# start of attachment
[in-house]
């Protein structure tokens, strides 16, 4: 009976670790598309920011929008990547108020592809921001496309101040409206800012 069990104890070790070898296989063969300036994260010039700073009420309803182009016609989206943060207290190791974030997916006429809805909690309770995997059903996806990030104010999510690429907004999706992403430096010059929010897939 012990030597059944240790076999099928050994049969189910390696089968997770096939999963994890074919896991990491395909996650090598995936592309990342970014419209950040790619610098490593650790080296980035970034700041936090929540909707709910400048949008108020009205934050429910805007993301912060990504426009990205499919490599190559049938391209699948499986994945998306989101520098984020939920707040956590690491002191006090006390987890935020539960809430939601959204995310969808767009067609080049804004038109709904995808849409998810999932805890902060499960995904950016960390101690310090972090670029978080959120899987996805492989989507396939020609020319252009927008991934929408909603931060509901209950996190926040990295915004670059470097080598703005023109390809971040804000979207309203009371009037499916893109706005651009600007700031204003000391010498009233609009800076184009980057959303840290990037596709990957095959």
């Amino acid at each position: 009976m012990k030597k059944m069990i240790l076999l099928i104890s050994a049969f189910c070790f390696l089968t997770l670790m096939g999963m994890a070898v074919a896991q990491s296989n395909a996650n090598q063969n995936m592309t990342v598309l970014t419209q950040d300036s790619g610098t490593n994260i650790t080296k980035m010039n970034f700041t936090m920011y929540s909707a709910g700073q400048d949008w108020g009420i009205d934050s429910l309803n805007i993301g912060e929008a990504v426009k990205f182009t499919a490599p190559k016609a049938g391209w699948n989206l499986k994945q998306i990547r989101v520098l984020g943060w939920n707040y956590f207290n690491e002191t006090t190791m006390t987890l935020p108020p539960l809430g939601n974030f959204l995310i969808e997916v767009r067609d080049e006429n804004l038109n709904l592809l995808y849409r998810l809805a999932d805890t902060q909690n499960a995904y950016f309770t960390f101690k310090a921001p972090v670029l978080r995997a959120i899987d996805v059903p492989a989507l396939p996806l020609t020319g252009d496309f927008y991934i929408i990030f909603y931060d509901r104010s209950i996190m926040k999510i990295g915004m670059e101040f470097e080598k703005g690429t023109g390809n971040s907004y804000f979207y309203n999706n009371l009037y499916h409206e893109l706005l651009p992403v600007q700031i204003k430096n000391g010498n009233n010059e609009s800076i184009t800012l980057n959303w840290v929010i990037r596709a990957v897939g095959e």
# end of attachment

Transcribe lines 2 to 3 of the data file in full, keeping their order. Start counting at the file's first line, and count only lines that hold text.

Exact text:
């Protein structure tokens, strides 16, 4: 009976670790598309920011929008990547108020592809921001496309101040409206800012 069990104890070790070898296989063969300036994260010039700073009420309803182009016609989206943060207290190791974030997916006429809805909690309770995997059903996806990030104010999510690429907004999706992403430096010059929010897939 012990030597059944240790076999099928050994049969189910390696089968997770096939999963994890074919896991990491395909996650090598995936592309990342970014419209950040790619610098490593650790080296980035970034700041936090929540909707709910400048949008108020009205934050429910805007993301912060990504426009990205499919490599190559049938391209699948499986994945998306989101520098984020939920707040956590690491002191006090006390987890935020539960809430939601959204995310969808767009067609080049804004038109709904995808849409998810999932805890902060499960995904950016960390101690310090972090670029978080959120899987996805492989989507396939020609020319252009927008991934929408909603931060509901209950996190926040990295915004670059470097080598703005023109390809971040804000979207309203009371009037499916893109706005651009600007700031204003000391010498009233609009800076184009980057959303840290990037596709990957095959």
């Amino acid at each position: 009976m012990k030597k059944m069990i240790l076999l099928i104890s050994a049969f189910c070790f390696l089968t997770l670790m096939g999963m994890a070898v074919a896991q990491s296989n395909a996650n090598q063969n995936m592309t990342v598309l970014t419209q950040d300036s790619g610098t490593n994260i650790t080296k980035m010039n970034f700041t936090m920011y929540s909707a709910g700073q400048d949008w108020g009420i009205d934050s429910l309803n805007i993301g912060e929008a990504v426009k990205f182009t499919a490599p190559k016609a049938g391209w699948n989206l499986k994945q998306i990547r989101v520098l984020g943060w939920n707040y956590f207290n690491e002191t006090t190791m006390t987890l935020p108020p539960l809430g939601n974030f959204l995310i969808e997916v767009r067609d080049e006429n804004l038109n709904l592809l995808y849409r998810l809805a999932d805890t902060q909690n499960a995904y950016f309770t960390f101690k310090a921001p972090v670029l978080r995997a959120i899987d996805v059903p492989a989507l396939p996806l020609t020319g252009d496309f927008y991934i929408i990030f909603y931060d509901r104010s209950i996190m926040k999510i990295g915004m670059e101040f470097e080598k703005g690429t023109g390809n971040s907004y804000f979207y309203n999706n009371l009037y499916h409206e893109l706005l651009p992403v600007q700031i204003k430096n000391g010498n009233n010059e609009s800076i184009t800012l980057n959303w840290v929010i990037r596709a990957v897939g095959e």